June 5, 2023
Australia's NBN Co is reviewing its satellite services as they wilt in the face of competition from Starlink.
Musk-owned Starlink, which only began service last year, already claims more customers than NBN's Sky Muster service, which has been delivering broadband to remote Australia since 2015.
Starlink reportedly claims more than 120,000 Australian customers, while Sky Muster has dipped below 100,000.
Besides competition from LEOsats, Sky Muster customer numbers have shrunk because of the shift of some 24,000 users to fixed-wireless following a government-funded upgrade to 5G over the past year.
The lighter customer load has freed up some satellite capacity, enabling the company to experiment with higher data speeds and data allowances. Last week it unveiled its first uncapped data services, plus a "burst" option that allows users to access downlink speeds of up to 100 Mbit/s – way above the standard 25 Mbit/s.
In its "statement of expectations" last December, NBN Co said it would boost wholesale satellite data allowances to at least 90 gigabytes a month after completing the fixed wireless upgrade.
Even so, these measures seem unlikely to prevent the continued bleeding of customers to Starlink and other LEO providers.
Besides which, the two Sky Muster satellites, launched in 2015 and 2016, are due to be retired at the end of the decade, which means planning for their replacement must start soon. NBN Co CEO Stephen Rue told a parliamentary hearing last month the company was open to "all options."
Mass LEO has killed off GEO broadband
"It's prudent for us to look at all options on the table for a replacement satellite strategy. This could include LEO technologies or more traditional geo-based satellites or other terrestrial-based technologies," he said.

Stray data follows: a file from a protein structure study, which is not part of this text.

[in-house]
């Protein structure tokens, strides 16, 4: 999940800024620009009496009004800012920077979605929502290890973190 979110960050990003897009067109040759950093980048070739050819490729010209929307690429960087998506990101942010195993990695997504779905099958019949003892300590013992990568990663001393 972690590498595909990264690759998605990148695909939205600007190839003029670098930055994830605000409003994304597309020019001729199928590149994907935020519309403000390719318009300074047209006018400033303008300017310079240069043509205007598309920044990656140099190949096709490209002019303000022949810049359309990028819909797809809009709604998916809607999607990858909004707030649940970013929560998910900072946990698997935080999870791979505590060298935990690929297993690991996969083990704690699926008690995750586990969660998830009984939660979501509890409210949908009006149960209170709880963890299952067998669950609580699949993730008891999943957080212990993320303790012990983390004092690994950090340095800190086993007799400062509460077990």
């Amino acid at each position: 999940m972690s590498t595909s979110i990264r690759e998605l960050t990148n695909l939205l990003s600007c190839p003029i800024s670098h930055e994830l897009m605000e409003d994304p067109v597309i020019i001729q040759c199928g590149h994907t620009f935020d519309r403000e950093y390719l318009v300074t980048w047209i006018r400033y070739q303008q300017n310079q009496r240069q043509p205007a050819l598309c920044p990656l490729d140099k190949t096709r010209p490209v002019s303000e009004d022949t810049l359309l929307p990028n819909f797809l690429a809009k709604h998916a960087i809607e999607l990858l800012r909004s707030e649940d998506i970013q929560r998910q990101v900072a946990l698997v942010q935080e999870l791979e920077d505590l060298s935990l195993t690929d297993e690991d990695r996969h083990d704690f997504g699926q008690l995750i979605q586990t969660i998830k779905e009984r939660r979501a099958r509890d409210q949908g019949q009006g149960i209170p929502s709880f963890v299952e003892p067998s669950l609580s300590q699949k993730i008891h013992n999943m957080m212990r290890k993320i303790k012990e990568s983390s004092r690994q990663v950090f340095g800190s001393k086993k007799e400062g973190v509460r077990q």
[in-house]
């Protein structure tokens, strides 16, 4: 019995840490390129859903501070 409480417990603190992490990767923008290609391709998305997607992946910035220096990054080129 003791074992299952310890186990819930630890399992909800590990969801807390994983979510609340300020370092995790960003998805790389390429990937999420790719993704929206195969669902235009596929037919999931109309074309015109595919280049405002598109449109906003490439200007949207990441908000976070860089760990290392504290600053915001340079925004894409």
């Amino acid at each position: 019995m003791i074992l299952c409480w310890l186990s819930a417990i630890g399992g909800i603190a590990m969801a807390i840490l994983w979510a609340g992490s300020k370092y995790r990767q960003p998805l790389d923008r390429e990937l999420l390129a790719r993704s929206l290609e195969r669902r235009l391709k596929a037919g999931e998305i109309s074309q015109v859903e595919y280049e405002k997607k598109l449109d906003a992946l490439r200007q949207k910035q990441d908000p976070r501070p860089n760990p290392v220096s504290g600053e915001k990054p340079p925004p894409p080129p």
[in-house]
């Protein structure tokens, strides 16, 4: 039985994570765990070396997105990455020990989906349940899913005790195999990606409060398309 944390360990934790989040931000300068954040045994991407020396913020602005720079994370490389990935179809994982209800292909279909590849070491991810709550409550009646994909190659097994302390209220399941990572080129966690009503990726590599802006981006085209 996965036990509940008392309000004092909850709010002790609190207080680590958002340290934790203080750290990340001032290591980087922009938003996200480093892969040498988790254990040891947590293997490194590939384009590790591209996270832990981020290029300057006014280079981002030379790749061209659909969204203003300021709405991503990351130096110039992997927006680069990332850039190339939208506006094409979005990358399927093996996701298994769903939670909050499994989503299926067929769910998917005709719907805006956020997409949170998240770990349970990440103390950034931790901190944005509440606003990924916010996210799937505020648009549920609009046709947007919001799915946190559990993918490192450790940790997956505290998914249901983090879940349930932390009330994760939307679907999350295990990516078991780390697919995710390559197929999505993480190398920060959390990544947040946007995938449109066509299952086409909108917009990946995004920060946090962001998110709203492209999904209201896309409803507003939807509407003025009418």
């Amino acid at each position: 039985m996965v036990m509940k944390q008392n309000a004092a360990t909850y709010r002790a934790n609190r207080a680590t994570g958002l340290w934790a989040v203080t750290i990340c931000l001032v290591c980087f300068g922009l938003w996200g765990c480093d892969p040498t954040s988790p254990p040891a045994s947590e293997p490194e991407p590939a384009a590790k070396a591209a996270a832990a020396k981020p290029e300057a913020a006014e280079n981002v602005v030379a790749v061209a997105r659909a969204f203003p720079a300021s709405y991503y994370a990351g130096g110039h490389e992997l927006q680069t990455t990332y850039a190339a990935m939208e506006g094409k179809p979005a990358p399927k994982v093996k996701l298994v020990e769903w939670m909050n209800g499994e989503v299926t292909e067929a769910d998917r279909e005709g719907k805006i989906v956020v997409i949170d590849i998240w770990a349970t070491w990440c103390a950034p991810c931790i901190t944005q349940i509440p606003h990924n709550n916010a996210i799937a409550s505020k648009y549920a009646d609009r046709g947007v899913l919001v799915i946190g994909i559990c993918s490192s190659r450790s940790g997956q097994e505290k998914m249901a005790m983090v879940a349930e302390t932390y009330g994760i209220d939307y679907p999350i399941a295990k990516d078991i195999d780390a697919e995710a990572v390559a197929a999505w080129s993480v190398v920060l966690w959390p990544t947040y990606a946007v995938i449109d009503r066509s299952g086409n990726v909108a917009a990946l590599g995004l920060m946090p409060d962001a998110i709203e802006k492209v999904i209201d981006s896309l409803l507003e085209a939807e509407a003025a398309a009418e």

What Rue isn't going to say, but is plainly obvious, is that the arrival of mass constellation LEOs has pretty much destroyed the legacy GEO broadband business.
Two or three GEO satellites with aggregate throughput of around 80 Gbit/s just can't compete with the low-orbit fleets that can deliver high-speed broadband and low latency.
Earlier this year one rural politician complained that video gaming is impossible on Sky Muster games because of its slow speeds and latency.
The decision to replace or upgrade Sky Muster will ultimately be down to NBN Co's federal government owner, because the company, carrying billions of dollars in debt, is years away from positive cash flow.
But it could do worse than heed the advice of one commentator who says it should take a stake in UK-based OneWeb.
Mark Gregory, an associate professor in the RMIT University School of Engineering, estimates NBN replacement satellites could cost as much as A$3 billion (US$1.98 billion).
He says OneWeb is, like NBN Co, a wholesale provider and would be able to economically deliver an essential service in remote Australia and support future universal service obligations.
It would be a logical step to consider joining with the British government, which is already a 20% owner of OneWeb, in making a strategic investment in the global satellite player, he argues.
By doing so, "the government would significantly reduce the financial and operational risks associated with replacing the Sky Muster satellites."
— Robert Clark, contributing editor, special to Light Reading
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